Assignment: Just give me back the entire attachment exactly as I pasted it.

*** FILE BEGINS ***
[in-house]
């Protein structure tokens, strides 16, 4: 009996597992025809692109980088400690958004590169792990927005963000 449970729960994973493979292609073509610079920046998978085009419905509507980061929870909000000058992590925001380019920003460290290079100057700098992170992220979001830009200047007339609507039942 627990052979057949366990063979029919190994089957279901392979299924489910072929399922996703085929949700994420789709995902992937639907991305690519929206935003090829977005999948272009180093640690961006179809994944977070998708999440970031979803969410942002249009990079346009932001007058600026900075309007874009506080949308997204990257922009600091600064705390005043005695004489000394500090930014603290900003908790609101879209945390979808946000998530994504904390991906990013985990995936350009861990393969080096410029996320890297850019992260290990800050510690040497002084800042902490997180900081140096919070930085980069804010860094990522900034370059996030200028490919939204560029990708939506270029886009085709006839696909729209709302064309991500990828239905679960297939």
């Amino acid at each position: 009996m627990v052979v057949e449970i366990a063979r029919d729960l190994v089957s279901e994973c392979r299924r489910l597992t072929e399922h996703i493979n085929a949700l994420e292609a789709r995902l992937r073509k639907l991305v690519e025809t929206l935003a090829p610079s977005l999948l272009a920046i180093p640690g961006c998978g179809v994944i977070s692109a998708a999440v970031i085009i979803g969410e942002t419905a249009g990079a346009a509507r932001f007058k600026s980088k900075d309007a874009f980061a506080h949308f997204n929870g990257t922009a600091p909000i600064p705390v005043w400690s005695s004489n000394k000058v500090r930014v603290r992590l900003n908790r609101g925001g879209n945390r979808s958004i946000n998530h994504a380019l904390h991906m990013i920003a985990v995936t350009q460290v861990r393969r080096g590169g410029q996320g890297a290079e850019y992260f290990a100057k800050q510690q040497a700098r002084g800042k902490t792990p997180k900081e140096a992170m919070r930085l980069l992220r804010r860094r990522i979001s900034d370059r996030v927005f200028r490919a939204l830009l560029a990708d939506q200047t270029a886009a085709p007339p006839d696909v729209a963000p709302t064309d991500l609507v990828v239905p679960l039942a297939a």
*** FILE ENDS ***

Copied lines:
[in-house]
């Protein structure tokens, strides 16, 4: 009996597992025809692109980088400690958004590169792990927005963000 449970729960994973493979292609073509610079920046998978085009419905509507980061929870909000000058992590925001380019920003460290290079100057700098992170992220979001830009200047007339609507039942 627990052979057949366990063979029919190994089957279901392979299924489910072929399922996703085929949700994420789709995902992937639907991305690519929206935003090829977005999948272009180093640690961006179809994944977070998708999440970031979803969410942002249009990079346009932001007058600026900075309007874009506080949308997204990257922009600091600064705390005043005695004489000394500090930014603290900003908790609101879209945390979808946000998530994504904390991906990013985990995936350009861990393969080096410029996320890297850019992260290990800050510690040497002084800042902490997180900081140096919070930085980069804010860094990522900034370059996030200028490919939204560029990708939506270029886009085709006839696909729209709302064309991500990828239905679960297939």
């Amino acid at each position: 009996m627990v052979v057949e449970i366990a063979r029919d729960l190994v089957s279901e994973c392979r299924r489910l597992t072929e399922h996703i493979n085929a949700l994420e292609a789709r995902l992937r073509k639907l991305v690519e025809t929206l935003a090829p610079s977005l999948l272009a920046i180093p640690g961006c998978g179809v994944i977070s692109a998708a999440v970031i085009i979803g969410e942002t419905a249009g990079a346009a509507r932001f007058k600026s980088k900075d309007a874009f980061a506080h949308f997204n929870g990257t922009a600091p909000i600064p705390v005043w400690s005695s004489n000394k000058v500090r930014v603290r992590l900003n908790r609101g925001g879209n945390r979808s958004i946000n998530h994504a380019l904390h991906m990013i920003a985990v995936t350009q460290v861990r393969r080096g590169g410029q996320g890297a290079e850019y992260f290990a100057k800050q510690q040497a700098r002084g800042k902490t792990p997180k900081e140096a992170m919070r930085l980069l992220r804010r860094r990522i979001s900034d370059r996030v927005f200028r490919a939204l830009l560029a990708d939506q200047t270029a886009a085709p007339p006839d696909v729209a963000p709302t064309d991500l609507v990828v239905p679960l039942a297939a």